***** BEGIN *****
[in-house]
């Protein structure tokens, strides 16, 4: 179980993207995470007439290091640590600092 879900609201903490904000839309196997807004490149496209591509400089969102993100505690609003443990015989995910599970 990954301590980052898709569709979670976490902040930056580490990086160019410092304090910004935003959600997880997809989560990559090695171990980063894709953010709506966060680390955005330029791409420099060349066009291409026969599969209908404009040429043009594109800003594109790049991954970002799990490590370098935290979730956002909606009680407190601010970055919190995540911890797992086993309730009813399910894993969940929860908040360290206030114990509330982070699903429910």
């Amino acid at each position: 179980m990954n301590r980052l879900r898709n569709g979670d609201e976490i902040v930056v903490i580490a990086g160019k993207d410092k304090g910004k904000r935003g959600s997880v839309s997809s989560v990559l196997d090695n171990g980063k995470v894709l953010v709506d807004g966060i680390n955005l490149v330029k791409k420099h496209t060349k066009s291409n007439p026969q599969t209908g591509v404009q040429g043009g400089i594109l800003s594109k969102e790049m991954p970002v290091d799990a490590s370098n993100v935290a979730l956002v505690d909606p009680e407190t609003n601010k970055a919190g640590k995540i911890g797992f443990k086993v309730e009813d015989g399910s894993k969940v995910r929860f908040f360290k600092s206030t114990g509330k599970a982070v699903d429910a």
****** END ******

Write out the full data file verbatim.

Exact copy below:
[in-house]
């Protein structure tokens, strides 16, 4: 179980993207995470007439290091640590600092 879900609201903490904000839309196997807004490149496209591509400089969102993100505690609003443990015989995910599970 990954301590980052898709569709979670976490902040930056580490990086160019410092304090910004935003959600997880997809989560990559090695171990980063894709953010709506966060680390955005330029791409420099060349066009291409026969599969209908404009040429043009594109800003594109790049991954970002799990490590370098935290979730956002909606009680407190601010970055919190995540911890797992086993309730009813399910894993969940929860908040360290206030114990509330982070699903429910």
């Amino acid at each position: 179980m990954n301590r980052l879900r898709n569709g979670d609201e976490i902040v930056v903490i580490a990086g160019k993207d410092k304090g910004k904000r935003g959600s997880v839309s997809s989560v990559l196997d090695n171990g980063k995470v894709l953010v709506d807004g966060i680390n955005l490149v330029k791409k420099h496209t060349k066009s291409n007439p026969q599969t209908g591509v404009q040429g043009g400089i594109l800003s594109k969102e790049m991954p970002v290091d799990a490590s370098n993100v935290a979730l956002v505690d909606p009680e407190t609003n601010k970055a919190g640590k995540i911890g797992f443990k086993v309730e009813d015989g399910s894993k969940v995910r929860f908040f360290k600092s206030t114990g509330k599970a982070v699903d429910a």